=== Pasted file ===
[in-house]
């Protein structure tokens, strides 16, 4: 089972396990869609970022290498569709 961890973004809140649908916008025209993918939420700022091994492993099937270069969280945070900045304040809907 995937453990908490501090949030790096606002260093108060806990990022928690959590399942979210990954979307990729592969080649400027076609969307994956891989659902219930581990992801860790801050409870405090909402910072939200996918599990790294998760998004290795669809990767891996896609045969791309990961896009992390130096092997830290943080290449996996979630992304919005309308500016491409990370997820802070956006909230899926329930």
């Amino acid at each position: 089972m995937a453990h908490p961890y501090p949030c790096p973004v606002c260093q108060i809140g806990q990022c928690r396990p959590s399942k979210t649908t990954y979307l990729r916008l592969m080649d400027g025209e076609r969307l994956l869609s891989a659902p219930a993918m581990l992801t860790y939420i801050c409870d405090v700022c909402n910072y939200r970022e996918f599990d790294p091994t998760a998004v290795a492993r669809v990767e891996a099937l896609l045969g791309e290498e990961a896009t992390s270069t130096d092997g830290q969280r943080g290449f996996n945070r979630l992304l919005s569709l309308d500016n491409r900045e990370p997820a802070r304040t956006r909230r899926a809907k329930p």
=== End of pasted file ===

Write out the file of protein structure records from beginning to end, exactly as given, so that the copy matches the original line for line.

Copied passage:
[in-house]
């Protein structure tokens, strides 16, 4: 089972396990869609970022290498569709 961890973004809140649908916008025209993918939420700022091994492993099937270069969280945070900045304040809907 995937453990908490501090949030790096606002260093108060806990990022928690959590399942979210990954979307990729592969080649400027076609969307994956891989659902219930581990992801860790801050409870405090909402910072939200996918599990790294998760998004290795669809990767891996896609045969791309990961896009992390130096092997830290943080290449996996979630992304919005309308500016491409990370997820802070956006909230899926329930």
């Amino acid at each position: 089972m995937a453990h908490p961890y501090p949030c790096p973004v606002c260093q108060i809140g806990q990022c928690r396990p959590s399942k979210t649908t990954y979307l990729r916008l592969m080649d400027g025209e076609r969307l994956l869609s891989a659902p219930a993918m581990l992801t860790y939420i801050c409870d405090v700022c909402n910072y939200r970022e996918f599990d790294p091994t998760a998004v290795a492993r669809v990767e891996a099937l896609l045969g791309e290498e990961a896009t992390s270069t130096d092997g830290q969280r943080g290449f996996n945070r979630l992304l919005s569709l309308d500016n491409r900045e990370p997820a802070r304040t956006r909230r899926a809907k329930p």